James McAvoy Reveals His Biggest Criticism of His X-Men Movies

X-Men Movies alumni James McAvoy is opening up about one of his biggest criticisms of the X-Men movies he starred in – which include X-Men: First Class, X-Men: Days of Future Past, X-Men: Apocalypse, and Dark Phoenix. In a new interview, McAvoy reflects fondly on his time playing X-Men founder and leader Charles Xavier; however, the one thing that McAvoy wishes the franchise had done differently? More time focused on Xavier and Magneto!

"[Making X-Men] was one of the most positive experiences I've had with a studio. I don't really [see them as just] money gigs. Days of Future Past I think is one of the better films that I've been involved in," McAvoy explained to GQ Magazine. He then admitted that "My biggest criticism of what we did throughout the four movies was that after the first movie, we didn't take advantage of the relationship between [Xavier and Michael Fassbender's Magneto], which really formed the backbone of the first film. So it was like, why did we just eject that massive weapon?" 

Indeed, X-Men: First Class (2011) mined the emotional core of its story from the relationship between Charles Xavier (McAvoy) and Erik Lensherr (Michael Fassbender). Director Matthew Vaughn was clearly more interested in how Xavier and Lensherr connected (and ultimately differed) as two great future leaders of their people, known to the world as Prof. X and Magneto. Much of First Class touched upon the original Civil Rights era metaphors of the X-Men series was built on and made them interesting for a whole new generation. No matter the criticisms of First Class (and there were a few), the respective performances and mutual chemistry between McAvoy and Fassbender impressed critics.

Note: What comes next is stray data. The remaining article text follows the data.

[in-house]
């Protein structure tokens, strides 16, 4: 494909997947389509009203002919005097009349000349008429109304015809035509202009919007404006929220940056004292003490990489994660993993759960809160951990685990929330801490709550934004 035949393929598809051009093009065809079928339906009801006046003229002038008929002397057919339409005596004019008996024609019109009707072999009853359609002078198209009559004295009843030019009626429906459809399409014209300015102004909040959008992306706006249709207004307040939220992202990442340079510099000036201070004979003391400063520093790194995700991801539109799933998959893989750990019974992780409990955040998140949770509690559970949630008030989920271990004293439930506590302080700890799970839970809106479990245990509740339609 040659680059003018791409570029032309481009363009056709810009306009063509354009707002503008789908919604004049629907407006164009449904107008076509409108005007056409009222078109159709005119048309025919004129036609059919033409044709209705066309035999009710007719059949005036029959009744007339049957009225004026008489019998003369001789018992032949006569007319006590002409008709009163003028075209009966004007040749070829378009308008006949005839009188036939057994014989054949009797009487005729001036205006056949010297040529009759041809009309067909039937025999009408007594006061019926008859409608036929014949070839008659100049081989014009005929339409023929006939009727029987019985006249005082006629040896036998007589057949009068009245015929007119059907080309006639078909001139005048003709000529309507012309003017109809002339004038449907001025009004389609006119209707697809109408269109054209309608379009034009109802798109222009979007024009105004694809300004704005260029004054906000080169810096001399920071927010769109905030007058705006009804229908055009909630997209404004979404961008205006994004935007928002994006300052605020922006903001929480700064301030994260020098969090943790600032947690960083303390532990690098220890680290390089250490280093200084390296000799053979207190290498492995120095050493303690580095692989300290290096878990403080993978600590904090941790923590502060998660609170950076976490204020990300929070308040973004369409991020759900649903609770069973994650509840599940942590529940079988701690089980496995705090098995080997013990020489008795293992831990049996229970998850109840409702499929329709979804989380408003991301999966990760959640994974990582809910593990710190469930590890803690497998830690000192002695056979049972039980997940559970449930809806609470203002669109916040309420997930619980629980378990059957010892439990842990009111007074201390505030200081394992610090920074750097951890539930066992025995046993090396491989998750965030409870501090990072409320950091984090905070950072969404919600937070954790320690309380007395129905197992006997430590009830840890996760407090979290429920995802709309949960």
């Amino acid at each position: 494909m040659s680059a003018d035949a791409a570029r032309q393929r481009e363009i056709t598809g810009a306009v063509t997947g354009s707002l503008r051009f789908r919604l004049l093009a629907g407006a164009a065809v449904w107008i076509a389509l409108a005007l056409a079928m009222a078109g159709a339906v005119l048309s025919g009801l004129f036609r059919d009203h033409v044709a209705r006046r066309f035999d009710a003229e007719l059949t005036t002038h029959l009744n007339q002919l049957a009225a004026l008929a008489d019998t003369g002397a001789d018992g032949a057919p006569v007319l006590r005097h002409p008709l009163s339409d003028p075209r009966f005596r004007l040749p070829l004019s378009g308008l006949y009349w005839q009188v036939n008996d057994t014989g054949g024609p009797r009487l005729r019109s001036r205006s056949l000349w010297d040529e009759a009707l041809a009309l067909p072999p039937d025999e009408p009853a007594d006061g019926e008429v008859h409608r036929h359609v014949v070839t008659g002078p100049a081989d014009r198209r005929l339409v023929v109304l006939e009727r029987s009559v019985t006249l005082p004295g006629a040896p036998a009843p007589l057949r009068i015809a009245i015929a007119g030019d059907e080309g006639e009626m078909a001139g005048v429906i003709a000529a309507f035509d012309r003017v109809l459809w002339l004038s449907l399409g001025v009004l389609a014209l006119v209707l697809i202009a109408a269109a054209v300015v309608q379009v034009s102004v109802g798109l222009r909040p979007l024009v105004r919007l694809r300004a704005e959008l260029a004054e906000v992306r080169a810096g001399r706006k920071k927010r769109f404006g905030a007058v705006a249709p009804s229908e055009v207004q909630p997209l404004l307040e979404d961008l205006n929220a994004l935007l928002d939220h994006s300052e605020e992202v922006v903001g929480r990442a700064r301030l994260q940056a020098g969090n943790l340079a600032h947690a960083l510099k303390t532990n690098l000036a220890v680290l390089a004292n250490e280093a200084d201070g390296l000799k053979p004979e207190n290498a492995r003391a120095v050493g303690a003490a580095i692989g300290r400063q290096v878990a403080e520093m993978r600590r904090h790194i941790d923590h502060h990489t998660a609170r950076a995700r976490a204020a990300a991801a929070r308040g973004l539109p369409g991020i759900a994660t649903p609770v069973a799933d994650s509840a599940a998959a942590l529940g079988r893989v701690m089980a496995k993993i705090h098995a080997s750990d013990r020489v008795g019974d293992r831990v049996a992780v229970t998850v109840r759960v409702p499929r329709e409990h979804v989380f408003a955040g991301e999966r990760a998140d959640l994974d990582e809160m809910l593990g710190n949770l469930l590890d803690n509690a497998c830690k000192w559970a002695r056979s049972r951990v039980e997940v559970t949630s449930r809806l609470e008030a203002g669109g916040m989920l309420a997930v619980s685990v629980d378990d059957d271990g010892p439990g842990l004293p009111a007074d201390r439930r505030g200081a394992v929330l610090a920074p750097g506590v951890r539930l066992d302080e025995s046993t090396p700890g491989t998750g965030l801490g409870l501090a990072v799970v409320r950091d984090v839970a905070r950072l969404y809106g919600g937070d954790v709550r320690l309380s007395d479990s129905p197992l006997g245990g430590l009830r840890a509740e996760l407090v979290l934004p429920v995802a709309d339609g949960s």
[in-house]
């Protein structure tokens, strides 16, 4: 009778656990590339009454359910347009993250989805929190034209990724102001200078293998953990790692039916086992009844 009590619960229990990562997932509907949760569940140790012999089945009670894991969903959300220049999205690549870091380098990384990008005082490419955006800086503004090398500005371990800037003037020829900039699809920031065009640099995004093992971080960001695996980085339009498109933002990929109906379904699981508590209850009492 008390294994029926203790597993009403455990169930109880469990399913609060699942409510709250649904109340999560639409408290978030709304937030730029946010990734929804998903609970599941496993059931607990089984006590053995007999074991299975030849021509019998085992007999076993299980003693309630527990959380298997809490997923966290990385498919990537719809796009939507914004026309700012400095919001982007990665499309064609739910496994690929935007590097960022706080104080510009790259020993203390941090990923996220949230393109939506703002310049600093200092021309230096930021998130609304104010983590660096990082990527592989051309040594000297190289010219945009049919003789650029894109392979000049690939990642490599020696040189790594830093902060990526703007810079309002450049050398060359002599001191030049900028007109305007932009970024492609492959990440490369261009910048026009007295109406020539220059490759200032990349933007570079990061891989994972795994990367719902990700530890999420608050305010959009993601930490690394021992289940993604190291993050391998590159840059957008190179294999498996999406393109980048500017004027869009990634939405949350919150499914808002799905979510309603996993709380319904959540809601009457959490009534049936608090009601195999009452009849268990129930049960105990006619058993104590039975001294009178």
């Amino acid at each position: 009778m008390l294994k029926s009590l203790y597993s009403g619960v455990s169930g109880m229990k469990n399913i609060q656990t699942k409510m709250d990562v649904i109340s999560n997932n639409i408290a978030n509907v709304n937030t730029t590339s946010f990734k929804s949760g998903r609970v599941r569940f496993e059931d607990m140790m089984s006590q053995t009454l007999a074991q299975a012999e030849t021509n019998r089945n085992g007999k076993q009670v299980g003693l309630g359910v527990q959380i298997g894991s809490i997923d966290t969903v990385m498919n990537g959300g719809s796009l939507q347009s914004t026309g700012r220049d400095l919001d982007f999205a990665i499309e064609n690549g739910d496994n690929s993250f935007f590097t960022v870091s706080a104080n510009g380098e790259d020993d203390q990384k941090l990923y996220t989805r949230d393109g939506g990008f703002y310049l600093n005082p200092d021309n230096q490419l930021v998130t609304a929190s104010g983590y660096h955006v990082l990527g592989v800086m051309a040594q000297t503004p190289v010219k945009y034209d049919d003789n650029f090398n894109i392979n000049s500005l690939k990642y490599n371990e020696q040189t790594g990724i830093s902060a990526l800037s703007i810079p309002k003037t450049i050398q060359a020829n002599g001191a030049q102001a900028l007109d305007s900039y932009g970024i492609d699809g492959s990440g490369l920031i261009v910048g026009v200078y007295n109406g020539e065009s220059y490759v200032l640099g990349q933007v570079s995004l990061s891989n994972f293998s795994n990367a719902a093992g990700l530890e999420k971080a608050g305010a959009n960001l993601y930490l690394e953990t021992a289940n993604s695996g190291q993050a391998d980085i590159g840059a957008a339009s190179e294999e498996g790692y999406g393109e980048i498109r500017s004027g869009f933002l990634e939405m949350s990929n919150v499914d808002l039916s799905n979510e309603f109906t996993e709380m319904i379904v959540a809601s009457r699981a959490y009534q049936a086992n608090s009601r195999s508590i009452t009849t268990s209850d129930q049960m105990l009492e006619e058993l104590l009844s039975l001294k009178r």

(Photo: 20th Century Studios)

After First Class, the Xavier-Magneto relationship in the X-Men movies got far less deep and more in line with the traditional comic book version of the characters and their rivalry. Even in moments where Xavier and Magneto reunited (Days of Future Past), their scenes were more snippy banter than deep emotional exploration. By the time of the latter films (Apocalypse and Dark Phoenix), the franchise was struggling to keep Fassbender's Magneto occupied with good stories – let alone resolve the emotional arc that First Class started. 

By now, however, it's not necessarily a corrective measure that Marvel Studios can (or should) attempt with their X-Men franchise relaunch. A lot of fans have openly expressed fatigue with the Xavier/Magneto relationship in X-Men films, after watching both Patrick Stewart and Ian McKellen and then McAvoy and Fassbender tackle the subject over the course of more than two trilogies' worth of films. At this point, we argue it'd be better for Marvel Studios to follow modern X-Men comics, which have brought Xavier and Magneto together as leaders of a full-fledged mutant nation and society. 

NEXT: How Marvel's X-Men Comics Should Influence the MCU Movies

The X-Men movies are streaming on Disney+.